By Tim Leeds/Havre Daily Newsfirstname.lastname@example.org
With winter wheat crops now sprouted but dormant for winter, the next worry farmers have is how the changes in temperatures will affect those crops.
A good snow cover probably protected area crops during the recent cold snap. But warm days and cold nights expected this week may pose a problem.
The National Weather Service is predicting highs in the 30s and 40s at least through Sunday, with lows from 15 to 25. That follows several days with highs lower than 10 below zero and lows in the minus 30s.
Dick Pollington, who farms near Kremlin, said thinks the crop will do OK.
"I don't think the lows they're predicting is really a lot of problem," Pollington said.
Hill County Extension agent Joe Broesder said the snow cover is key during cold weather. It insulates the crop and protects it from damage from severe cold.
"You will get some winter damage there if it isn't covered by snow," he said.
Pollington said his crop was looking good before the winter weather set in, and had sufficient snow cover during the extreme cold.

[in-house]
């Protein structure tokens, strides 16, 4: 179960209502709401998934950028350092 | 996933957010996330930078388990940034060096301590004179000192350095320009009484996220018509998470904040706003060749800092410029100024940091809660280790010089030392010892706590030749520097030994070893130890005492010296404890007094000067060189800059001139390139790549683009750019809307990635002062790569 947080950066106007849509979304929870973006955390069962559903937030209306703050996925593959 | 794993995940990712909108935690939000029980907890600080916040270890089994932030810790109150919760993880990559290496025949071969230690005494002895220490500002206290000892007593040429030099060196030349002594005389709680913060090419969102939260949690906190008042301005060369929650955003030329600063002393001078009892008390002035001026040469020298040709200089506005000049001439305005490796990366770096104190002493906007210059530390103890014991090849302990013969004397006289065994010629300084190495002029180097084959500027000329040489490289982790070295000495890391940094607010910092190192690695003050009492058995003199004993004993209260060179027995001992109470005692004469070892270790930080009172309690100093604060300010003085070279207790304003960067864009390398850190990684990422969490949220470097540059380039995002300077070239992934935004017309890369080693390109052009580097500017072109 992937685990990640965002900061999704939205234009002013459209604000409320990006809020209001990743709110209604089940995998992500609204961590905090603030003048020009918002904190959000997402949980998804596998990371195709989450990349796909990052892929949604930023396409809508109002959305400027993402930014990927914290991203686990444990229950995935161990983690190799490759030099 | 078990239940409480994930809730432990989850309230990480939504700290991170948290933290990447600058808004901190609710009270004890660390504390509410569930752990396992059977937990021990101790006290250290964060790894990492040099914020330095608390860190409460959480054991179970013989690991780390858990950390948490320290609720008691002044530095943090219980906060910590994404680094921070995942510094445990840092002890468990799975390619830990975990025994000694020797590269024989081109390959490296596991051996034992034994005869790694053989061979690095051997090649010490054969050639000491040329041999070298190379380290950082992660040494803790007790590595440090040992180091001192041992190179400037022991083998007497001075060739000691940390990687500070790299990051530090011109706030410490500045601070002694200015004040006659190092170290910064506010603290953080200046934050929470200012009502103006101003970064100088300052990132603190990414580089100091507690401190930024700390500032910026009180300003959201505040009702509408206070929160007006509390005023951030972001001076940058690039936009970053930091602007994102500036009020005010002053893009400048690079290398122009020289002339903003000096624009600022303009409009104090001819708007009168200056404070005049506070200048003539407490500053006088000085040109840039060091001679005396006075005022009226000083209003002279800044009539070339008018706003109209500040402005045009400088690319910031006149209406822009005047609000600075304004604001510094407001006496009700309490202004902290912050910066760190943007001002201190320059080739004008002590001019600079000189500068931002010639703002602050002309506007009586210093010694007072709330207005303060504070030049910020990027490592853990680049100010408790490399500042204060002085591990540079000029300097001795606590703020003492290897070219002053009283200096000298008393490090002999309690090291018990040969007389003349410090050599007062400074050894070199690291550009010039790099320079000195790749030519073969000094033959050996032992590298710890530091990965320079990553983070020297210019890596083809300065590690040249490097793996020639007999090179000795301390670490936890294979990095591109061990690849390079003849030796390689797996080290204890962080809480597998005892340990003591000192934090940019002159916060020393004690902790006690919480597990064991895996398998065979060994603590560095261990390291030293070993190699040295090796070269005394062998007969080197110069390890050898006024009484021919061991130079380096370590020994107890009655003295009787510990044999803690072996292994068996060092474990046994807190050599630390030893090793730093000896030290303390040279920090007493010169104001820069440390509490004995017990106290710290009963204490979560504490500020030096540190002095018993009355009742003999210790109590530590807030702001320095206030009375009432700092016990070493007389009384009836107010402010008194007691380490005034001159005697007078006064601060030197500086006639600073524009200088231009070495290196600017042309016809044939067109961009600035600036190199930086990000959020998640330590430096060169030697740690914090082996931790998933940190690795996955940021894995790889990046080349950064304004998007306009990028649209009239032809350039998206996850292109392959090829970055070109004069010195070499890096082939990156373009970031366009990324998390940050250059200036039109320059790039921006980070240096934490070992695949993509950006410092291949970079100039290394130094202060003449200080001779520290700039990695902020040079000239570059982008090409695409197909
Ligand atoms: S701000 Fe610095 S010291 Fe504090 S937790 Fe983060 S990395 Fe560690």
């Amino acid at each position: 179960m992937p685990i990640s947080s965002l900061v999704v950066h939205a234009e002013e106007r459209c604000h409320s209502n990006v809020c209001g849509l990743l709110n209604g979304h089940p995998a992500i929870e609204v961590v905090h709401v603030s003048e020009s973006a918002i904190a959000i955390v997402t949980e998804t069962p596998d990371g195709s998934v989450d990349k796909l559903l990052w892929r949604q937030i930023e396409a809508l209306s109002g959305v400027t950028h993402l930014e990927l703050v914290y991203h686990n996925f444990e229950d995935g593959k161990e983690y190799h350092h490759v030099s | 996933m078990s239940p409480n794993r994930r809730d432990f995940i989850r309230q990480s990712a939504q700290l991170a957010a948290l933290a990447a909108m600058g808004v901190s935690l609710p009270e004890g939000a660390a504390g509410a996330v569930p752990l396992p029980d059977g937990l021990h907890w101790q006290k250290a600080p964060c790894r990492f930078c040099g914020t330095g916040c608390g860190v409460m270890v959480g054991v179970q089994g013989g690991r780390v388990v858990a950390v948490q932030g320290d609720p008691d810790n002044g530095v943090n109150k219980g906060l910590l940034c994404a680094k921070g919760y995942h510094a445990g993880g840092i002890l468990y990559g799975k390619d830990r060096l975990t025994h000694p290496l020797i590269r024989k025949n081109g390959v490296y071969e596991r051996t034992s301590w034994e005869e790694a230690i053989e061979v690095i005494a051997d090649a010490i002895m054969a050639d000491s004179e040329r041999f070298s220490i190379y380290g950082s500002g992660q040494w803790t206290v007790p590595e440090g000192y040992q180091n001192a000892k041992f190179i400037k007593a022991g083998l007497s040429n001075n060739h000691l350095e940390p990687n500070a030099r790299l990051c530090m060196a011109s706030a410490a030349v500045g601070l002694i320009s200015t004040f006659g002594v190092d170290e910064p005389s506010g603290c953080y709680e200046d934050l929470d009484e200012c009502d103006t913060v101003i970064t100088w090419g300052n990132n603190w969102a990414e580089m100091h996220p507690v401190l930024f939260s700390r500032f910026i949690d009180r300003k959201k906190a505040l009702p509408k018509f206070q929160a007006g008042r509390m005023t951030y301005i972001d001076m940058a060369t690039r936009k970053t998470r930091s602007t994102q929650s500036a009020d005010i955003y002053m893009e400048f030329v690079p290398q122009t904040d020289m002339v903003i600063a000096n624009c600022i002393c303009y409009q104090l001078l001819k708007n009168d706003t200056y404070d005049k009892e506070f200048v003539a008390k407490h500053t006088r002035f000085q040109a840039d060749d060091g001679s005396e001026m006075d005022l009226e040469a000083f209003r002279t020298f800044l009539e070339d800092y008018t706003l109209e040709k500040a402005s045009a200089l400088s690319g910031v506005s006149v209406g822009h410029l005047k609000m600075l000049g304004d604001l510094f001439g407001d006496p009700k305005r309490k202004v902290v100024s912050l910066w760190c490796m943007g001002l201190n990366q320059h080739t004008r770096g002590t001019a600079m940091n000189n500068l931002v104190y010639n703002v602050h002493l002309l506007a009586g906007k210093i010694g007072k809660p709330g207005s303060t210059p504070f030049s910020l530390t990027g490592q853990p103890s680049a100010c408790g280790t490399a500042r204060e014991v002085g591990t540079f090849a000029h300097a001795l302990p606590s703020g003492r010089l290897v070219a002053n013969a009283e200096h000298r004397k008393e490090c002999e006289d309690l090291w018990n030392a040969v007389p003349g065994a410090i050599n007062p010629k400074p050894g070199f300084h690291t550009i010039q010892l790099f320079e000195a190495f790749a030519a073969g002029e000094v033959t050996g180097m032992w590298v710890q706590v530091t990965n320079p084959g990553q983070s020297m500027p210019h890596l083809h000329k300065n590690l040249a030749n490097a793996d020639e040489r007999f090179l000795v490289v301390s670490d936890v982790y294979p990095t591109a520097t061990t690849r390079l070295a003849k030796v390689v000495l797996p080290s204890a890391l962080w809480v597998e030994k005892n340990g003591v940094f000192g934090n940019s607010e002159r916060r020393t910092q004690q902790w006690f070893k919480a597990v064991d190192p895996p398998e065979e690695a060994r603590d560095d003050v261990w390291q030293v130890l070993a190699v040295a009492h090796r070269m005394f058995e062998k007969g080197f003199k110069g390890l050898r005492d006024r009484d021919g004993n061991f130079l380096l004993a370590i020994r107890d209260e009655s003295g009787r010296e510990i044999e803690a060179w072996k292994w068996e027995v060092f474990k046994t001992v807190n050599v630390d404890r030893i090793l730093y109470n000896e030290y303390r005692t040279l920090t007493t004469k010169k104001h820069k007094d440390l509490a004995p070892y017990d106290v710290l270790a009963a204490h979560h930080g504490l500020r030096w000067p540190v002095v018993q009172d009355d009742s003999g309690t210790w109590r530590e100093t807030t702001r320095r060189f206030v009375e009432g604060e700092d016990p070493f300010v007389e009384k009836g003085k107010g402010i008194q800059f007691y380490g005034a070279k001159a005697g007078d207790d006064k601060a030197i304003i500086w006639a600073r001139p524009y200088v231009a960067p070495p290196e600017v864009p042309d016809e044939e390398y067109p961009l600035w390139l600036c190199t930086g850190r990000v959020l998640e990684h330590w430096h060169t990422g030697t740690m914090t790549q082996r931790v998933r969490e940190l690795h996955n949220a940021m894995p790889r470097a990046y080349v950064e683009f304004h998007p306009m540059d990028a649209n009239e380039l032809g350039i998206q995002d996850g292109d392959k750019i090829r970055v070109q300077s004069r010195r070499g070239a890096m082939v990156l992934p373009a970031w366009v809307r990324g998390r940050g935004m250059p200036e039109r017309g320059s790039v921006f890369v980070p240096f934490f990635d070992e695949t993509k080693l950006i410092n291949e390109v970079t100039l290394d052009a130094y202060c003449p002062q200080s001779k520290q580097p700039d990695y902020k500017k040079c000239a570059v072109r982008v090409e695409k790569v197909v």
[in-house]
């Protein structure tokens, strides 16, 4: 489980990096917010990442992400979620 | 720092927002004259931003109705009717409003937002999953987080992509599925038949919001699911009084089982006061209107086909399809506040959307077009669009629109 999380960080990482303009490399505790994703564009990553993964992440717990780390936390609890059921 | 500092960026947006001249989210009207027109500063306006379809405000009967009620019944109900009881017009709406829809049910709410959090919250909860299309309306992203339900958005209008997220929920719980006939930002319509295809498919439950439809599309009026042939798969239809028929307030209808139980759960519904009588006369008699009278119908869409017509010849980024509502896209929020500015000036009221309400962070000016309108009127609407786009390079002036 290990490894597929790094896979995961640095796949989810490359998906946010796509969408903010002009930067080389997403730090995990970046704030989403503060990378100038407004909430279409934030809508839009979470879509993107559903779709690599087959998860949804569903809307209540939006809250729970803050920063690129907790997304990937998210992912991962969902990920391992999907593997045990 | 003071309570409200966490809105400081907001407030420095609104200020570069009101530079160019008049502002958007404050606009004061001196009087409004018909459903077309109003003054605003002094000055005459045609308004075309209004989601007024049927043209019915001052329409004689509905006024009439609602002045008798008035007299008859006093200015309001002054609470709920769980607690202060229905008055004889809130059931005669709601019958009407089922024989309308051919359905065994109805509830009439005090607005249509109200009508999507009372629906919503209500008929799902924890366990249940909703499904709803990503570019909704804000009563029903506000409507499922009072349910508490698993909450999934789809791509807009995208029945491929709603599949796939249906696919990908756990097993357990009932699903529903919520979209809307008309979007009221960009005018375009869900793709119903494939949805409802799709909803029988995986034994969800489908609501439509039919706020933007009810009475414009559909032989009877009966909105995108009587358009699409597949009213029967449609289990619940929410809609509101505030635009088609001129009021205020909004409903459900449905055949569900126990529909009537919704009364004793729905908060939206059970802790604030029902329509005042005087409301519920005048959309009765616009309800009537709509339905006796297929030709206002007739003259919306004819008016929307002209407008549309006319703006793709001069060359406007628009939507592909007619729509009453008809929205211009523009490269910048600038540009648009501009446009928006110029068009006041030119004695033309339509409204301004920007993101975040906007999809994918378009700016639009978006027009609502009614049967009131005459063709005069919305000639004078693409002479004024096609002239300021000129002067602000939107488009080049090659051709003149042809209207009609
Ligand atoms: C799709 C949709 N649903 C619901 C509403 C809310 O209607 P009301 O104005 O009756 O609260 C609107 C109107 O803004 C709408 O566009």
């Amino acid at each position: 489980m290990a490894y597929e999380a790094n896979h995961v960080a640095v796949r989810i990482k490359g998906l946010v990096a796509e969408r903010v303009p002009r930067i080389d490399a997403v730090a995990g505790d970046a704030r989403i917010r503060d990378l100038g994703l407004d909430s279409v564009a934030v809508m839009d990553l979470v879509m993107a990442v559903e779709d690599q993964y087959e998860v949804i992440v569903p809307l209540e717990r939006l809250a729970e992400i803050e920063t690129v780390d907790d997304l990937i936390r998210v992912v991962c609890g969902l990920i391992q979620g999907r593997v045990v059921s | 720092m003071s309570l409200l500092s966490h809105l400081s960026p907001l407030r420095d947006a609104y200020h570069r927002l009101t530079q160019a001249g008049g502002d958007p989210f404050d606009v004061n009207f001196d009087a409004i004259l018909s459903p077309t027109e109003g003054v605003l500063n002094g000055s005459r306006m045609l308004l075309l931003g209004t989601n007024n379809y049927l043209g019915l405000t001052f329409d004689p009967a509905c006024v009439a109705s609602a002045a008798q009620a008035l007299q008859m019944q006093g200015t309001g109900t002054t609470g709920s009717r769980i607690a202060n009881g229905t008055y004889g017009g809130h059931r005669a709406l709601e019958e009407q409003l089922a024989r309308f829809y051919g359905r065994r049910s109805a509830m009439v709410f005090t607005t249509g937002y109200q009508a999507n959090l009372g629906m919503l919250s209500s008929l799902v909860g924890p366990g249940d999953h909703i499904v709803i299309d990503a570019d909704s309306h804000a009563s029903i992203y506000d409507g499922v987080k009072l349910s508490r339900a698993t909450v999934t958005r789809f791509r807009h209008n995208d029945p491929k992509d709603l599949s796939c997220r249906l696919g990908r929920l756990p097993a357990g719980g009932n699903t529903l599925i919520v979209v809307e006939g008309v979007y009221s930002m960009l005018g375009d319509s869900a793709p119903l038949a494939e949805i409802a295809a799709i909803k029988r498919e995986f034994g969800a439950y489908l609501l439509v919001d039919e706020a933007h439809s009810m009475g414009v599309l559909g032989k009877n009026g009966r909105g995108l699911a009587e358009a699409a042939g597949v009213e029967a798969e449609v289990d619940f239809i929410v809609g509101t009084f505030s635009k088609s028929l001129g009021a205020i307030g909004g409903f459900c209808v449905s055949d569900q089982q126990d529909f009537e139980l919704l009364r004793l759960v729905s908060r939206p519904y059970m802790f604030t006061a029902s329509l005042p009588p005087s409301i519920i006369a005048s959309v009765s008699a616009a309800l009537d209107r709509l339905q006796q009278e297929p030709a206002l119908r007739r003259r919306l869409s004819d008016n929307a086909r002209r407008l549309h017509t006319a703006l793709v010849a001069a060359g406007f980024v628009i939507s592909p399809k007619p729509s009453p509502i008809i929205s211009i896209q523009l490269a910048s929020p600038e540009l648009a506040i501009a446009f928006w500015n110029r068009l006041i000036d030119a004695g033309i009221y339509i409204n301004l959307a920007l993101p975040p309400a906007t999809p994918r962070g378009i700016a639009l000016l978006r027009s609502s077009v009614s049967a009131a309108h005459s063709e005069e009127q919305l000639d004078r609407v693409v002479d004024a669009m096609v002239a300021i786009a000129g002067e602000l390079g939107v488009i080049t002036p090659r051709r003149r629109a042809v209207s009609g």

"It came up great. I think we'll probably have as good a start as we've had in many years," he said.
Winter wheat is planted and sprouts in the fall, then goes into dormancy during the winter. It typically is harvested earlier than spring wheat, and often produces a better yield.
Mike Zook, executive director of USDA's Farm Service Agency office in Hill County, said the fall conditions led many area farmers to plant winter wheat.
"I think quite a bit went in," he said.
That was common in the state. The Montana Agricultural Statistics Service Web site reports that farmers seeded 250,000 more acres to winter wheat last fall than in the previous year, totaling 2.15 million acres.
That is the largest number of acres seeded to winter wheat since 1996, when 2.15 million acres also were seeded.
During the drought year of 2001, Montana farmers planted 1.3 million acres with winter wheat, and lost 430,000 acres of that.
Pollington said many farmers in Hill County planted winter wheat, and have a good start to their crop.
"Pretty much everybody I know planted 50 percent of their ground to winter wheat," he said. "I don't think there was an area where it didn't come up good."
Extreme weather was a problem for Pollington last year. After a relatively warm January, a storm that hit at the end of January and beginning of February damaged his crop.
Pollington said he harvested only about 130 acres of 600 acres of winter wheat he planted in the fall of 2003.
Broesder said the 40-degree days and colder nights shouldn't cause a lot of damage, as long as the crops are covered when extreme cold hits.
He said the main danger would be if the soil warmed enough for the crops to come out of dormancy before another cold snap set in. That would take an extended period of very warm weather, he said.